Report on the Agricultural Experiment Stations, 1953 Page: 45
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DAIRY PRODUCTION 45
affect breeding efficiency. The western experiment stations are most
concerned with the minimum nutritional requirements for normal
reproduction, whereas the experiment stations in the central part of
the United States have taken up the problem of concentrating superior
germ plasm most effectively, or in other words, the problem of methods
of breeding. The following excerpts from regional reports will help
the reader to better appreciate the progress that has been made and
the problems that still face the animal breeding specialist.
The Louisiana station has found no significant relationship thus
far between heat tolerance and heritability. South Carolina is recommending
that dairymen who own grade Guernsey and Jersey cows
mate them first to Holstein bulls and then mate the progeny to Brown
Swiss bulls if they wish to increase the milk production of their herds.
Dairy outcross heifers at the Minnesota station grew 20 percent more
rapidly than inbred heifers up to 6 months of age. This does not mean
that crossing inbred strains results in above average reproductive
efficiency. In fact, the North Carolina station states, "It is evident
that the application of genetic principles has little to offer in remedying
most of the commonly encountered problems regarding normal
reproductive efficiency." The New Jersey station found a tendency
toward lower breeding efficiency in their dairy herd as the degree of
The Ohio' station has sought to learn whether there is any correlation
between thyroid activity of an animal and its ability to produce
milk. This was done by measuring the protein bound iodine (PBI)
in the blood. Significant breed differences were discovered. Among
the animals studied, the breeds ranked from high to low as follows
with regard to their PBI: Jersey, Guernsey, Brown Swiss, Ayrshire,
Holstein, and the beef breeds.
According to data obtained with the South Dakota station experimental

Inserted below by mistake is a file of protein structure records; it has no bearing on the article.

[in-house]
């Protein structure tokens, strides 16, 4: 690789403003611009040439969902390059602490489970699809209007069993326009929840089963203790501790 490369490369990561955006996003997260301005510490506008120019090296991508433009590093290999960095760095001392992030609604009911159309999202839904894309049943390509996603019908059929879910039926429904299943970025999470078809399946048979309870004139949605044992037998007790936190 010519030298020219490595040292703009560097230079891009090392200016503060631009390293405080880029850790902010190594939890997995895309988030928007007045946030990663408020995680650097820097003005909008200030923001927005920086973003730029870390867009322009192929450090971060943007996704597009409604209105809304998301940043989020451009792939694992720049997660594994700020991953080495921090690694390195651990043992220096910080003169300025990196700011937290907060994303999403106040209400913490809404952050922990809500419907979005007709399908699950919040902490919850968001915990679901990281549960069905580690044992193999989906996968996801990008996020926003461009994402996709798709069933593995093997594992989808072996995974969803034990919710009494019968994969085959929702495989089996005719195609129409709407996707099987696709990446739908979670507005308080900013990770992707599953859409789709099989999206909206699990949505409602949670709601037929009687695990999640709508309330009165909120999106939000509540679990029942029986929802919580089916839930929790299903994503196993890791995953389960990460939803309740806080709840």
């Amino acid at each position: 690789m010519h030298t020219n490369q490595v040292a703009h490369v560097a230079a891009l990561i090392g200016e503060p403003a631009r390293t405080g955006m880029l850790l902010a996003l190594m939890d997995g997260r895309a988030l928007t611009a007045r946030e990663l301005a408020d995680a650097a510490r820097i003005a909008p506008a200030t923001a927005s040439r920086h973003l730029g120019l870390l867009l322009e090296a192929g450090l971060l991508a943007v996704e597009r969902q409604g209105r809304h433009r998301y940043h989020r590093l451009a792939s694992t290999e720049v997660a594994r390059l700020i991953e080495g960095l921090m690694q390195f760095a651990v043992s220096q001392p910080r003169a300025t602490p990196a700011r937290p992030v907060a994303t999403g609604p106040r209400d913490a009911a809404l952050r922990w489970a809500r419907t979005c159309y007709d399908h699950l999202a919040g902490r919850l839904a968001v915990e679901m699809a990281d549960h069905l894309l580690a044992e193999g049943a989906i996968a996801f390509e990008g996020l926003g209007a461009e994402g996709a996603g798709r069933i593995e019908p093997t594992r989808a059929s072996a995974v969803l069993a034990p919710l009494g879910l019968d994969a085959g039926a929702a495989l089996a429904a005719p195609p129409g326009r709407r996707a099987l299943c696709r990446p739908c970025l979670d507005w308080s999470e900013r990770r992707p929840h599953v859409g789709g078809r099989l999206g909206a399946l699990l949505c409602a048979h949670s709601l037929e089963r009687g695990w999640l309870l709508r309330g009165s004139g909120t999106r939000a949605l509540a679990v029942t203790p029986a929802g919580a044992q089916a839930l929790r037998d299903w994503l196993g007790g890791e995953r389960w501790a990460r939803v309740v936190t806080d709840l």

herd, cows which give birth to twin calves usually produce less
milk the following year than cows which give birth to only one calf.
The demand for identical twins as experimental animals is constantly
increasing because differences in nutrition and management can be
more readily measured when there are no interfering genetic differences.
Although blood typing is still considered one of the most satisfactory
methods of distinguishing fraternal twins from identical
twins, the Minnesota station has found that blood type alone is not
a conclusive diagnostic test of identical twins.
The more female calves he saves, the more cows the farmer will
eventually have and the closer he can cull his herd for low producers.
A bull calf is a potential source of superior germ plasm. Every effort
is being made to safeguard the calf during the early critical
period in its life. Last year a number of stations reported that calves
fed aureomycin made better gains than those receiving no aureomycin.
But this year the Illinois station reported that no benefit was derived
from giving antibiotics when calves were making above average gains
(2 pounds per day or more for the first 6 months). The Oklahoma
station obtained as good results from feeding aureomycin by mouth
as when it was administered subcutaneously and better results than
when it was given intramuscularly. The Louisiana station obtained
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United States. Office of Experiment Stations. Report on the Agricultural Experiment Stations, 1953, book, 1953; Washington D.C.. (digital.library.unt.edu/ark:/67531/metadc5989/m1/47/: accessed March 23, 2017), University of North Texas Libraries, Digital Library, digital.library.unt.edu; crediting UNT Libraries Government Documents Department.